The Morris Police Department has a new second in command.
Sgt. John Severson is now the department’s second deputy chief, said Chief Brent Dite. Severson joins Deputy Chief Harvey Van Cleave as the department’s second in command. The positions are equal, each making about $86,000 a year, according to the city’s budget.
“For the position of deputy chief there is a number of qualities you have to have and John possesses all of them,” Dite said. “He has done pretty much every position there is here at the police department.”
Severson began with the Morris Police Department in 1991 as a part-time police officer. In 1993, he was employed as a telecommunicator in the Morris Police 911 Dispatch Center. By 1995, he accepted a position as a full-time patrol officer with Morris and subsequently graduated from the Police Training Institute at the University of Illinois in Champaign.
In 2001, Severson was promoted to corporal and, in 2005, he was promoted again, this time to sergeant. He remained sergeant until Tuesday, when he became deputy chief.
“When you first start out, all you want to do is run around locking up bad guys and helping people,” said Severson. “You’re very short-viewed, at least I was. As you progress in your career, your visions start to open up.”
And this is when he started wanting to progress in the department, aiming for a leadership position one day, he said.
The Morris Police Department has not had more than one deputy chief since about 2006.
In 2001, the city council created an ordinance for two deputy chief positions. From 2001 to 2006, the structure was one chief of police and two deputy chiefs, said Dite. During that time, Dite served as one of the deputy chiefs, among others.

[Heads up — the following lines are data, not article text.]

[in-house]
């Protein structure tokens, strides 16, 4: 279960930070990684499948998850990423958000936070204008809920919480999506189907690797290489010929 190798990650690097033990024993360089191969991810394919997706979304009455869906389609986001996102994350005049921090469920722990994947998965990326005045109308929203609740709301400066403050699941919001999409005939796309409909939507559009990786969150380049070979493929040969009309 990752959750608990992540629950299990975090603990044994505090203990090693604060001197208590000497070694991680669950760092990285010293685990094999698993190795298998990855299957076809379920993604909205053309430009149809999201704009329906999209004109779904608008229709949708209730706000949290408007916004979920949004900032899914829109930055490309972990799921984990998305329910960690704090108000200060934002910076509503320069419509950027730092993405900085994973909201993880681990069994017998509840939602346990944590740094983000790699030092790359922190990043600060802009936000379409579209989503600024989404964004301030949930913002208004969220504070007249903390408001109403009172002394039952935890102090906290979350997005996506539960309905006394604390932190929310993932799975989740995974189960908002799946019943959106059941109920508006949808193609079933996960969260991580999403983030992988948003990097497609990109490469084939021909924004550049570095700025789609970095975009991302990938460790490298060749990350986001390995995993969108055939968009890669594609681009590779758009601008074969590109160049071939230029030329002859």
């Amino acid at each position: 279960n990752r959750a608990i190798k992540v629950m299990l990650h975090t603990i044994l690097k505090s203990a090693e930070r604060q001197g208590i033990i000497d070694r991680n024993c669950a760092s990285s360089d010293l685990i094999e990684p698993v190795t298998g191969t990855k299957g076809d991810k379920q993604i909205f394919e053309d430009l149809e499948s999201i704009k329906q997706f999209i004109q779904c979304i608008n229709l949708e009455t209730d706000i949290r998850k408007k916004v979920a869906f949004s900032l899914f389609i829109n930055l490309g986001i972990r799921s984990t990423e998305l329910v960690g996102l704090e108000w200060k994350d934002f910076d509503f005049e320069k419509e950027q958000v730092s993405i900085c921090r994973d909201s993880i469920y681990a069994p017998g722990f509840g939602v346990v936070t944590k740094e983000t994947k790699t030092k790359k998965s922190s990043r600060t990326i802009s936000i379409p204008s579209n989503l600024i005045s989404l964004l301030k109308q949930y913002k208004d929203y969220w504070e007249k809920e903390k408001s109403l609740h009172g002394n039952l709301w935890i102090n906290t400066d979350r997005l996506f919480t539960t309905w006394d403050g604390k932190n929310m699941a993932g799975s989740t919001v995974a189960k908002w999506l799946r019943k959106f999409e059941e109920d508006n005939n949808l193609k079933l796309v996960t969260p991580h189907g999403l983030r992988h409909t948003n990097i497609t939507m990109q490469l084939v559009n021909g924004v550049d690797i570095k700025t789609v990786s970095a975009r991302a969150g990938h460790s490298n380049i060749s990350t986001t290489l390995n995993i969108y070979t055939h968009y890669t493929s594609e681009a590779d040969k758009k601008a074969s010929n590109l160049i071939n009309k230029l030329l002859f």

“Primarily due to economical reasons, funding for one deputy chief positions was removed from the budget,” said Dite. “During the last budget process, I requested both positions be put in.”
Dite said the structure of the department is more effective with two deputy chiefs. A number of duties get filtered down to the deputy chief, and having two is more efficient in getting these priorities completed.
Severson is currently getting adjusted to his new position. But once accustomed, it is his goal to make sure Morris has the best patrol division in the county.
“I want to set the bar,” he said. “I want every agency to look at us and say, ‘Those guys know what they are doing. They are driven, and they are happy.’
“He added that he does not expect perfection, because that is not something he can give himself, but he expects his officers to do their best.
Severson has received numerous awards, which were recognized by the American Police Hall of Fame, as well as by the Alliance Against Intoxicated Motorists. He was a D.A.R.E. officer for many years, as well as being a Child Passenger Safety Seat Technician, Breath Analysis Operator, Field Training Officer, certified Lead Homicide Investigator, and a member of the Will/Grundy Major Crimes Task Force.
In addition, he was also awarded Morris Police Department “Officer of the Year” for 2000 and 2002. Severson spent the majority of his time at the police department in the patrol division. However, he was assigned as a detective various times from 1997-2002.